- A Beacon of Light Through the Dark
the spiritual heart of Scottish Christianity on the
Hebridean island of Iona. For over 1,400 years the
fame of its monastic founder, St Columba, has made
it one of the most popular pilgrimage sites in Scotland,
and for centuries it was the burial ground of her
Dark Age kings.
Iona - Factsheet
island of Iona, off the west coast of Scotland,
is the symbolic centre of Scottish Christianity.
Through 1400 years of history its fortunes have
fluctuated, from its heights as one of the greatest
centres of learning in Dark Age Europe, to its
lows as a crumbling ruin. However, thanks to the
fame of its monastic founder, St Columba, the
island has always been revered as a holy place,
and, over the centuries, Iona has continually
been re-invented and reconstructed as a centre
fame began in 563 AD when Columba, with thirteen
followers, landed at the south end of the island,
at St Columbas Bay, to establish a monastery.
- The great
abbey we see today belongs to a later era. Columbas Iona
was a very different affair, and he wasnt very interested
in grand buildings, rather he was seeking seclusion among the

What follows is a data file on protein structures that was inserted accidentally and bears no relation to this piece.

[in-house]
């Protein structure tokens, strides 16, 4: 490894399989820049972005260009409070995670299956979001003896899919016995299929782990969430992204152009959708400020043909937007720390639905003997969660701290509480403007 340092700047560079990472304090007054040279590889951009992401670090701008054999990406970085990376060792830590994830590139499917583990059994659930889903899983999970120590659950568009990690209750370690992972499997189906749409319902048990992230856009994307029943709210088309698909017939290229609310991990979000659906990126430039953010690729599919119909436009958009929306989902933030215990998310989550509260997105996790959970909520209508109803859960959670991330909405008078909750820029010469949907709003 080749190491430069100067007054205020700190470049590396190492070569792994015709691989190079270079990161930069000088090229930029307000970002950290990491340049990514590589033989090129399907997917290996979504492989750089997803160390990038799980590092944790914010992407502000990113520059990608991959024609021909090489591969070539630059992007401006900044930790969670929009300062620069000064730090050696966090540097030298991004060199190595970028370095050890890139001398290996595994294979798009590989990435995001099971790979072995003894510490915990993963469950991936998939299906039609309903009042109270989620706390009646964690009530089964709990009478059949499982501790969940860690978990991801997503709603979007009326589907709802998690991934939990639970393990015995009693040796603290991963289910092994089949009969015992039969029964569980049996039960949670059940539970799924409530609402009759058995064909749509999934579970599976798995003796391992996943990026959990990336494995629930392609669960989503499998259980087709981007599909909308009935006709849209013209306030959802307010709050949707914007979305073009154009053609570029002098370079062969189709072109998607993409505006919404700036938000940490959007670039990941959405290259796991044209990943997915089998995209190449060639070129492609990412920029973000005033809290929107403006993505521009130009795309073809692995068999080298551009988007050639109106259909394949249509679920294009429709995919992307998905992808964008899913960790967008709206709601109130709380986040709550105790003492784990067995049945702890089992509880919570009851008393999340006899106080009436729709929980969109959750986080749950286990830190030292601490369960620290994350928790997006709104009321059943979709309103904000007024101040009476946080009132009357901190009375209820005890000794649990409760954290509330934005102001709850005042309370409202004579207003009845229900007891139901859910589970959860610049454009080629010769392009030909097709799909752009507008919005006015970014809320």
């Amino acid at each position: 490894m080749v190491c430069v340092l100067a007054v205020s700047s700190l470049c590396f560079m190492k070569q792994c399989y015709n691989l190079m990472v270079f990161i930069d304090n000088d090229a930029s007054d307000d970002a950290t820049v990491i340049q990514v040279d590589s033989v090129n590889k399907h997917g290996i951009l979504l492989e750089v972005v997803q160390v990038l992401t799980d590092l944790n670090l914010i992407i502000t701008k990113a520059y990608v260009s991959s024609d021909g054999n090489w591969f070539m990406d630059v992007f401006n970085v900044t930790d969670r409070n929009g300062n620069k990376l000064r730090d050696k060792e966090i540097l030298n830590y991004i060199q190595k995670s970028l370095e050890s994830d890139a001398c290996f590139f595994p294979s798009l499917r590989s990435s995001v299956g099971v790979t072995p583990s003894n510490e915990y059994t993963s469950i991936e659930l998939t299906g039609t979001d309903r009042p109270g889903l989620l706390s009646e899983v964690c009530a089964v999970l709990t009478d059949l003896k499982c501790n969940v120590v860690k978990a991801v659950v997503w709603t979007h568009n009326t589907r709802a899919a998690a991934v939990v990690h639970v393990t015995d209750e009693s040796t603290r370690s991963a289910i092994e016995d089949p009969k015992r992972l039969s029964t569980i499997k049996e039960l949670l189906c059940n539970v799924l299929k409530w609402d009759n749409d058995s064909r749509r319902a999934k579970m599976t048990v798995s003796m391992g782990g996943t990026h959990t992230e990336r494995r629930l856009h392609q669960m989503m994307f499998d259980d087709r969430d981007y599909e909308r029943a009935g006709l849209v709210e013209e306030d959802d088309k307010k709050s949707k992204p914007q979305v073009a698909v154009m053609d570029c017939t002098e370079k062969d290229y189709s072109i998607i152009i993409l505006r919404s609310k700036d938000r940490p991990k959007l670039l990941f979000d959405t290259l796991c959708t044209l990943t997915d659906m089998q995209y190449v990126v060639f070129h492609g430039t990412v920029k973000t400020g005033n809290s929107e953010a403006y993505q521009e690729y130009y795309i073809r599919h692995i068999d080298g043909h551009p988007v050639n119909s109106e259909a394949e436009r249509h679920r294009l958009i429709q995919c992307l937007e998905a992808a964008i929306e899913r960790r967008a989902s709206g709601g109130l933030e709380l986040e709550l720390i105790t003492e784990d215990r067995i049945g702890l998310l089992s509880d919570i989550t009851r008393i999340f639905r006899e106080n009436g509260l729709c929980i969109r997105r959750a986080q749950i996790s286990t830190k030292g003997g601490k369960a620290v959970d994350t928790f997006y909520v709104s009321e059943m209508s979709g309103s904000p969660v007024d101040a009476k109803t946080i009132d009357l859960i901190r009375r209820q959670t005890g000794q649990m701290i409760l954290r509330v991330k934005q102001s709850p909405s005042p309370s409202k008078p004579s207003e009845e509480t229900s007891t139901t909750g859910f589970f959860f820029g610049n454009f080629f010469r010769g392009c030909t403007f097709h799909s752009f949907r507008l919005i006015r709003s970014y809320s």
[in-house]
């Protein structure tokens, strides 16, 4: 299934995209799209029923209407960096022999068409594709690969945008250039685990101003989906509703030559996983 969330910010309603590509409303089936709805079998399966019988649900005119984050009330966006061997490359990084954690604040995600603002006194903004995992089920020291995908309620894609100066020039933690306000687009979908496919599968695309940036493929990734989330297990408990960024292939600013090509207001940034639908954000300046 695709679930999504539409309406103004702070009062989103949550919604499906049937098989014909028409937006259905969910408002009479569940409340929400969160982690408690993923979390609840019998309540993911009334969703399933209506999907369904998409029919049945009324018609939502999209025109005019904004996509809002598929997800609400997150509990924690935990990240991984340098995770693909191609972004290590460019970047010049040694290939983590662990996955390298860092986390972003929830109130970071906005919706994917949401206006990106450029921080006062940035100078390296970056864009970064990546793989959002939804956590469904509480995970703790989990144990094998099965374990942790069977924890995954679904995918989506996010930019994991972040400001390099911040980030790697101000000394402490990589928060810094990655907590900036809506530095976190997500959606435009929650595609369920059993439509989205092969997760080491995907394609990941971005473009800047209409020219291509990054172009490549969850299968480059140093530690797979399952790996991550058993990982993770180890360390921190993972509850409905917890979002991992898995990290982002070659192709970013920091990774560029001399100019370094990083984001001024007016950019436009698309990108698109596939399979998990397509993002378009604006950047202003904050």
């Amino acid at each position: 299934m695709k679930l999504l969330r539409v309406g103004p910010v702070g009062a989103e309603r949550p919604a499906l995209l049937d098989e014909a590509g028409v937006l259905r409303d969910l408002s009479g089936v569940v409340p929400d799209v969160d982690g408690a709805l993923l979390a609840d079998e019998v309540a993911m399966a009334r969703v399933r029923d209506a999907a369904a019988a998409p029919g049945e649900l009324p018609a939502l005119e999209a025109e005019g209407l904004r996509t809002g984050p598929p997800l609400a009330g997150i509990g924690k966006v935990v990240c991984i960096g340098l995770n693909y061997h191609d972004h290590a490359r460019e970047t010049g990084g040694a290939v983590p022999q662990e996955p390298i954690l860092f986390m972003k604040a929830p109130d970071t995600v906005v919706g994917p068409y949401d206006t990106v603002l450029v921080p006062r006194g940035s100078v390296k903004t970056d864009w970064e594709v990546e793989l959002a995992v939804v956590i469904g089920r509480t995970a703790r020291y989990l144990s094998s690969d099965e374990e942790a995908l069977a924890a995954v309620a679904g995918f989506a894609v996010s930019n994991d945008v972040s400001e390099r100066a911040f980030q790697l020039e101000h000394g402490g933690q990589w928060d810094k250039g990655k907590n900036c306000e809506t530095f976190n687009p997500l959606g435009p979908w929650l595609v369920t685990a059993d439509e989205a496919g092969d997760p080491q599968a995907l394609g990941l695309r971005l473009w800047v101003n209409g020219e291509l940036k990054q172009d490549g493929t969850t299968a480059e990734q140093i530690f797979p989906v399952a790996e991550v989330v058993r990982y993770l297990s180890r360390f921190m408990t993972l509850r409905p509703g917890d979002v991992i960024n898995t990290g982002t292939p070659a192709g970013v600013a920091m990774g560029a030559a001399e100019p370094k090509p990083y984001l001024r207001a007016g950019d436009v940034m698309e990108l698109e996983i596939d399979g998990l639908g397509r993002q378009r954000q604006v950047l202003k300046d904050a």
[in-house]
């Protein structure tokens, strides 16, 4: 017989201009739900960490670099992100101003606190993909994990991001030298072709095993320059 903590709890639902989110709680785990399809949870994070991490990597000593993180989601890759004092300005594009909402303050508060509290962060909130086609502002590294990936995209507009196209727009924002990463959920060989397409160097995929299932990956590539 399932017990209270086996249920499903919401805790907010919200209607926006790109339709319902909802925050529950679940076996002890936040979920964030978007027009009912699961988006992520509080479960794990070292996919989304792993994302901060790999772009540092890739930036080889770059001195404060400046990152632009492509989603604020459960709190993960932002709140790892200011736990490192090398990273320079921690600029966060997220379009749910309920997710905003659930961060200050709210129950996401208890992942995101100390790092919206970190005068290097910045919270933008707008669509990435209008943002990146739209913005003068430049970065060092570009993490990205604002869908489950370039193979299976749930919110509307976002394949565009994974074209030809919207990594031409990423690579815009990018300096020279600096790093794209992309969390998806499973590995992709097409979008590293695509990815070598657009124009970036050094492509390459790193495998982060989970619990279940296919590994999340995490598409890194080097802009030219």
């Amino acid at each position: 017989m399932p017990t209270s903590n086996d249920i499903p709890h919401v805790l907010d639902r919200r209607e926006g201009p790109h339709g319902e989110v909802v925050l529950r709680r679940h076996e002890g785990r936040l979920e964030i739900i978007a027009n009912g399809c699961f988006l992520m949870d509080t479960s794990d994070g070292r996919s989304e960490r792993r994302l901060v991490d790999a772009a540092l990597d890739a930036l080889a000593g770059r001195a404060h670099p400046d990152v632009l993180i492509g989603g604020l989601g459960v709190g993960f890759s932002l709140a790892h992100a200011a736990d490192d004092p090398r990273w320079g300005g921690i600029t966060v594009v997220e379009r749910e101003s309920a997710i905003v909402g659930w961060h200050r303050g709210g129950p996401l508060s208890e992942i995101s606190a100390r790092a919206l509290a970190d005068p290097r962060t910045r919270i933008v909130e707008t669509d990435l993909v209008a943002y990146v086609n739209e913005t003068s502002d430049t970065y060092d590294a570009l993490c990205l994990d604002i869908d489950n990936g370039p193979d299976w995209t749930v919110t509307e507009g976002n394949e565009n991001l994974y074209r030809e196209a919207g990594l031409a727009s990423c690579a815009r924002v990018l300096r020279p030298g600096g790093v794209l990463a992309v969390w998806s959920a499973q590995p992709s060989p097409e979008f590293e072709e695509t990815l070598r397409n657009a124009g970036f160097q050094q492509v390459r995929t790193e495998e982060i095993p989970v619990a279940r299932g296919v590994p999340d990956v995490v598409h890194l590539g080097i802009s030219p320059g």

desert of the Atlantic ocean. Almost nothing remains
of his original monastery. Traces of the vallum, or ditch, that
surrounded the monastic enclosure, can still be seen. Inside would
have been a settlement that resembled a small village - a modest,
timber church, surrounded by huts for the monks to live and work
in, and small cells to provide the solitude necessary for prayer.
These cells, or chambers, used for prayer, are also found on the
nearby islands of Canna and Eileach Naoimh, and certain islands
off the coast of Ireland such as Skellig Michael.
- From Adomnan,
who wrote Columba's biography 100 years after his death, we know
a great deal about the early monasterys daily life. Withdrawn,
contemplative and austere, its primary purpose was the contemplation
of God through prayer and learning. Holy texts from around Europe
were copied, poetry flourished and Adomnan himself wrote a guide
to the Holy land - a fact which illustrates that the monastery's
intellectual horizons stretched right across Christendom. As a
consequence Iona amassed one of the greatest libraries
in Western Europe and became a powerhouse of Dark Age learning.
- Columba died
on the 9th June 597 AD. Adomnan writes that his final day was
spent copying a psalter, on the Torr An Alba (the Hill of Scotland):
the rock which stands in front of the Abbey today. He urged his
successor as abbot to take up his work, then went to the church,
dying in prayer before the altar with a final gesture of blessing
on his monks. He is believed to have been buried below the small,
stone chapel shrine, which is attached to the front of the abbey.
It was around this building, or an earlier version of it, that
the cult of Columba developed.
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